“Research-driven thinking, applied” is the operating principle for the Olin Business School two-year MBA Program. Research-driven thinking is a way of approaching business problems or issues with the same rigorously analytical mind set used to conduct research.
The Olin MBA curriculum offers a comprehensive set of required and elective courses built upon a foundation of critical-thinking and leadership skills. The degree requires completion of 66 credit hours, nearly two-thirds of which are elective courses selected by the individual student, allowing Olin MBAs to shape the curriculum to fit their own objectives.
The fall semester of year one focuses on critical thinking, leadership, career strategy, and the major functional areas of business. During the spring semester of year one, and throughout year two, students take mostly elective courses, often following the guidelines of concentration areas that help students navigate the curriculum toward career goals. Elective courses include semester-long (3-credit) courses, six-week “mini” (1.5-credit) courses, and experiential learning opportunities. Olin MBAs can also take up to nine credits of approved course work from other graduate programs at Washington University.
The Olin School’s MBA program in St. Louis had a complete recovery in rankings in 2012. The school zoomed ahead a dozen places in the Poets&Quants’ survey, moving to a rank of 29th from 41st in 2011. There were two major reasons for the improvement: A significantly better ranking from the new Bloomberg BusinessWeek survey and inclusion on The Financial Times’ 2012 global 100 list after not appearing in 2011.
BusinessWeek ranked the school 31st, up nine full places from its rank of 40 in 2010. The magazine, which ranks full-time MBA programs on the basis of graduate and corporate recruiter satisfaction as well as the published “intellectual capital” of the faculty, said that Olin improved in all three of its metrics this year. In graduate satisfaction, the school ranked 15th, up from 28; in the recruiter survey, the school placed 51st, up from 55th, and in faculty publication in key academic and practitioner journals, the school was eighth, way up from 37th in 2010.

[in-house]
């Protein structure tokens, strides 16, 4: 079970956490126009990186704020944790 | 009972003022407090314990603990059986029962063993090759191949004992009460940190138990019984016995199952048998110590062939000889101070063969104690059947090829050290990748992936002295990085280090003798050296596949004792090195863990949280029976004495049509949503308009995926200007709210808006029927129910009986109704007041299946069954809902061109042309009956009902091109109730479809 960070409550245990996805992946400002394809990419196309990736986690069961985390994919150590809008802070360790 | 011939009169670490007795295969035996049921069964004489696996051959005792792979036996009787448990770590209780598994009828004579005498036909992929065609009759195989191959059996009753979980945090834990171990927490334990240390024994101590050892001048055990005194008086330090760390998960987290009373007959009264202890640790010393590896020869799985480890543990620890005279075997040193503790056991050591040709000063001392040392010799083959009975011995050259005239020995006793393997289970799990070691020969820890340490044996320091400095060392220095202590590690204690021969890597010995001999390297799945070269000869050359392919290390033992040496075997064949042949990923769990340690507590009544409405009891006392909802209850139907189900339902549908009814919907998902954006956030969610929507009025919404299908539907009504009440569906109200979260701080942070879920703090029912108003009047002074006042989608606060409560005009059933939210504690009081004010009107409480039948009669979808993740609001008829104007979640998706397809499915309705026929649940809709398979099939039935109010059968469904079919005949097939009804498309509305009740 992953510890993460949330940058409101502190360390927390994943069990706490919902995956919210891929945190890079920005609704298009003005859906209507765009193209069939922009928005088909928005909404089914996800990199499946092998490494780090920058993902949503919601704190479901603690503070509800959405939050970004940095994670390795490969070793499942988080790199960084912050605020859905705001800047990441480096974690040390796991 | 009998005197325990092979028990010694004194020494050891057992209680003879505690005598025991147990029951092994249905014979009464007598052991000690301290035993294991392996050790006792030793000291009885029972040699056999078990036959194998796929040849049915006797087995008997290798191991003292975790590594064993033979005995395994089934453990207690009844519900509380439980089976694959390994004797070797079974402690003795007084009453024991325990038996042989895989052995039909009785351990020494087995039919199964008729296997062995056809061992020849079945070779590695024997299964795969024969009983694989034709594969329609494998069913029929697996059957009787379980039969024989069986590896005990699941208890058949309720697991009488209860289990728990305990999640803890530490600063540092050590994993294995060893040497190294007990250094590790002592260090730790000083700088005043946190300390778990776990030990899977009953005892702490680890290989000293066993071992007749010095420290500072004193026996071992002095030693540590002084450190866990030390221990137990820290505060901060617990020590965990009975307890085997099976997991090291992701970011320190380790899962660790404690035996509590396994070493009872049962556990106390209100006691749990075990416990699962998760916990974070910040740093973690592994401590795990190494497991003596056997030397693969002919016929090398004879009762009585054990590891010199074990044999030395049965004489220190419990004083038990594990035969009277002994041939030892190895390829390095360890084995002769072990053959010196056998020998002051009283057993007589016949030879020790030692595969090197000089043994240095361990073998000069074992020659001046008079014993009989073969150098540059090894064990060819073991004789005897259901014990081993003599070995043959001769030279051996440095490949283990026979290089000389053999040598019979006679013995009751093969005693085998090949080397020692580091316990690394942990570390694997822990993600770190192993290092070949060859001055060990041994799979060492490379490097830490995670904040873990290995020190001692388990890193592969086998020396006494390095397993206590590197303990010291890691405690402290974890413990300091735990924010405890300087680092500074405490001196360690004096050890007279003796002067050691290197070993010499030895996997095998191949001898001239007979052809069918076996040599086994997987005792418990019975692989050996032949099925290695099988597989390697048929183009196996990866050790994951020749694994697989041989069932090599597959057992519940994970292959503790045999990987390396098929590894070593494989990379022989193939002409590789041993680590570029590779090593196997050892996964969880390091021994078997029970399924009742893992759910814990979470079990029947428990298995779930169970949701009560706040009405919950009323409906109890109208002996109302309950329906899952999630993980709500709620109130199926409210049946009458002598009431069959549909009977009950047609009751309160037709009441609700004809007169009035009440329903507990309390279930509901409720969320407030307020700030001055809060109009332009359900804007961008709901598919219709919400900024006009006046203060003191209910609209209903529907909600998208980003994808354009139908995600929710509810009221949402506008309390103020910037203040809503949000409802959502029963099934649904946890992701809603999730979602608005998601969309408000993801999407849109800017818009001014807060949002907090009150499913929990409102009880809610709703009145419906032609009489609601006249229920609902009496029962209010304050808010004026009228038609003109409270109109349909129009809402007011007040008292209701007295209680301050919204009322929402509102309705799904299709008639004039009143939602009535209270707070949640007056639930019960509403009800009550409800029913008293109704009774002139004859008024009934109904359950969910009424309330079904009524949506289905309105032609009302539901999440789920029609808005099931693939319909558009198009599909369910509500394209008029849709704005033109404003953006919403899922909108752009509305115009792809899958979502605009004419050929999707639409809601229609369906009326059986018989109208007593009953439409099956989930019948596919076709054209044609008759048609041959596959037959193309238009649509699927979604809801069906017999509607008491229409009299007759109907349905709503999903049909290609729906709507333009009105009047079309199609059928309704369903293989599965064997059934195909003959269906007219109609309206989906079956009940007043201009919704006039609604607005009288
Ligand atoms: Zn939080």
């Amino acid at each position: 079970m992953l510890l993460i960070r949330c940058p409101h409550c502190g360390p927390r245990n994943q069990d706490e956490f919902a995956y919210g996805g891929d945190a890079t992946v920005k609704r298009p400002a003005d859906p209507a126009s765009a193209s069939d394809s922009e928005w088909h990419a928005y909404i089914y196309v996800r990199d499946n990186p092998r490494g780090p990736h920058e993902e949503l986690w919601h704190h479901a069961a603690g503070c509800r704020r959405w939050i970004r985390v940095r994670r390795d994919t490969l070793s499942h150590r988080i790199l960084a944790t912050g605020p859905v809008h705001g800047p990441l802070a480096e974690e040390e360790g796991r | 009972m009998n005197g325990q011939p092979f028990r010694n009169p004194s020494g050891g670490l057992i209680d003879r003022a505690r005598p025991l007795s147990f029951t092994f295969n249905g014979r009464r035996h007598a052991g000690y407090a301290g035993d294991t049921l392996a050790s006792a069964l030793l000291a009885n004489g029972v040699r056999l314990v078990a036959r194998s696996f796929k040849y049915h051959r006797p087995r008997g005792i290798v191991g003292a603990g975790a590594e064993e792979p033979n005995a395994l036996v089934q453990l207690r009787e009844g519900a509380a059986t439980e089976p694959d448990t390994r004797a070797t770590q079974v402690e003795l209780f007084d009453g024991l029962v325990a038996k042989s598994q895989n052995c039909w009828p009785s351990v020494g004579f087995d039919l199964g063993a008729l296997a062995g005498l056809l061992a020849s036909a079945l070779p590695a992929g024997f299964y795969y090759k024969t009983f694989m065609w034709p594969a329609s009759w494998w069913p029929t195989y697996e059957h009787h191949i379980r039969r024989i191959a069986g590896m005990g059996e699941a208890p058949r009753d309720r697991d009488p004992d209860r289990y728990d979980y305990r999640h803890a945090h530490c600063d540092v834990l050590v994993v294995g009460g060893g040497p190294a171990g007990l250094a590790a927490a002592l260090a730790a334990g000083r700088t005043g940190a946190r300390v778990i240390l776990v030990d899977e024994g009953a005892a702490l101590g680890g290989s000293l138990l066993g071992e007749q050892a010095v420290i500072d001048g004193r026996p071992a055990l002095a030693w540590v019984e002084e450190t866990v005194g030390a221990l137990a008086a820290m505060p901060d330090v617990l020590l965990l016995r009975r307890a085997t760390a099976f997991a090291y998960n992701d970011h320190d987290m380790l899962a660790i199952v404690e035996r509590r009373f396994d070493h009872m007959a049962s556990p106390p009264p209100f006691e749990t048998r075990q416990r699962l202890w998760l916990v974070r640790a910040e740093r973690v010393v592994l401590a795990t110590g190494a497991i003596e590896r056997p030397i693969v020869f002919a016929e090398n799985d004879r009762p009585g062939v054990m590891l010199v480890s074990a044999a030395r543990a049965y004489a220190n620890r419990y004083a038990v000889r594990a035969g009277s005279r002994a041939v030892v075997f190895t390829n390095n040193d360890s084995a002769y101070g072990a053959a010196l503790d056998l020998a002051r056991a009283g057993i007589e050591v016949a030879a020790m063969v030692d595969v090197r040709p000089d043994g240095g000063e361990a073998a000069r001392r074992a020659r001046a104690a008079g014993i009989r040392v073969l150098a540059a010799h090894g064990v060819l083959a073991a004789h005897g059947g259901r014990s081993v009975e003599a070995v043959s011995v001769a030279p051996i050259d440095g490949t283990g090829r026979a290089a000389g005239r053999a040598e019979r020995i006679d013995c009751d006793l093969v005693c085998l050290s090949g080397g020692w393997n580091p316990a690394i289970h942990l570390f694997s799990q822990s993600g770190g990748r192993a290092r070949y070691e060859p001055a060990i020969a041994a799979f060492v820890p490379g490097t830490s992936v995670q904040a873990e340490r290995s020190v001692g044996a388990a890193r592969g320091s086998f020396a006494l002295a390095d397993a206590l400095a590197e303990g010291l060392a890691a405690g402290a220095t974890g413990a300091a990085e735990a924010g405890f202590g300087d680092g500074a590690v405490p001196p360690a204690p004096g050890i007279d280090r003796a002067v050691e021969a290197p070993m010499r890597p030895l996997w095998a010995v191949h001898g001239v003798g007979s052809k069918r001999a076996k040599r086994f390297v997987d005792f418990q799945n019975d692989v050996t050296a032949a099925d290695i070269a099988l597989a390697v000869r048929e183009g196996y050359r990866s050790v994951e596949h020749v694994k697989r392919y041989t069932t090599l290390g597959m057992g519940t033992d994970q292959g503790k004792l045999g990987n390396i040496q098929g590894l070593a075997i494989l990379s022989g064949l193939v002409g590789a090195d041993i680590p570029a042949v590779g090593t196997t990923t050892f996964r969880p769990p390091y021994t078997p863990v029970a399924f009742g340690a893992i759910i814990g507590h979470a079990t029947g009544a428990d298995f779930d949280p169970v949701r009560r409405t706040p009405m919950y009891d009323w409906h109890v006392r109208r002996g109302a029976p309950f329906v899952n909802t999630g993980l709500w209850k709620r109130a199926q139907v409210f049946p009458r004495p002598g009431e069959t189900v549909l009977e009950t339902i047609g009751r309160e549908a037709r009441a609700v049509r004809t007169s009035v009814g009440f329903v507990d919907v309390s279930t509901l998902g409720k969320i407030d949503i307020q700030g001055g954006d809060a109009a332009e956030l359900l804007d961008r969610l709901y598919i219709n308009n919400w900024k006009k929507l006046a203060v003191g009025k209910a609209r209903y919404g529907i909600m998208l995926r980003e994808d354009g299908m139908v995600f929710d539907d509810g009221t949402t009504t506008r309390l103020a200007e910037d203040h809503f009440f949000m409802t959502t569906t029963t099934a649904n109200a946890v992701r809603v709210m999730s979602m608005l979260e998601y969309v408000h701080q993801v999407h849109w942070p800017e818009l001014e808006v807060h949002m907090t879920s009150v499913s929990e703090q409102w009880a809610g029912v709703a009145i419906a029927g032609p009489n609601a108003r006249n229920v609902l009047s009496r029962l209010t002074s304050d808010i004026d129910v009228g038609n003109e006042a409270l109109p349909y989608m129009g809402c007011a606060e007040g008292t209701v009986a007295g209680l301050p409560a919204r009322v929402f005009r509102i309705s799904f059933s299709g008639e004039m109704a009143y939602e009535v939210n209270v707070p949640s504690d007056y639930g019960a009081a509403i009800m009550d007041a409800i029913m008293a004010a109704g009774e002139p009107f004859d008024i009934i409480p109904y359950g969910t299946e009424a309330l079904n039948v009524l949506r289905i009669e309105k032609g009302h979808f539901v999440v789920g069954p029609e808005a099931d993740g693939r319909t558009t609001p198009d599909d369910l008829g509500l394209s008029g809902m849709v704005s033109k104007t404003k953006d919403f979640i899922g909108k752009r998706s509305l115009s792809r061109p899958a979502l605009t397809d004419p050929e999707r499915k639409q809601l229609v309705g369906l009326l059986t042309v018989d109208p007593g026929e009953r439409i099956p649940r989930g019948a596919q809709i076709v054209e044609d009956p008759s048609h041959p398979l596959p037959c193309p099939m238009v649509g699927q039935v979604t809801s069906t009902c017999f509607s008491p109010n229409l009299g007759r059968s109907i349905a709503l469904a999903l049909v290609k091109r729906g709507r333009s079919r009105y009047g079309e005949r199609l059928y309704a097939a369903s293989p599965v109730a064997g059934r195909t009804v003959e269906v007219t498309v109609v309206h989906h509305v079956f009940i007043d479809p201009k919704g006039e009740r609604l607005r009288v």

In fact, on the basis of its graduate satisfaction scores, BusinessWeek awarded Olin a grade of A for its career services office and an amazing A+ for the quality of the teaching. We’re a little skeptical of that latter grade on teaching, not because Olin doesn’t have great professors but because the school is not known for superb teaching. Nonetheless, it was an incredibly impressive showing.
Olin, which was not ranked at all by The Financial Times in 2011, made it back onto the list in 2012. The FT ranked the school 30th among U.S. MBA programs and 61st in the world.
MBA Program Consideration Set:
Olin has not published in its employment report its top employers, preferring to list all of the firms that hired the school’s graduates.
Notes: MBA Program Consideration Set: If you believe you’re a close match to this school–based on your GMAT and GPA scores, your age and work experience, you should look at these other competitive full-time MBA programs as well. We list them by stretch, match and safety. These options are presented on the basis of brand image and ranking status.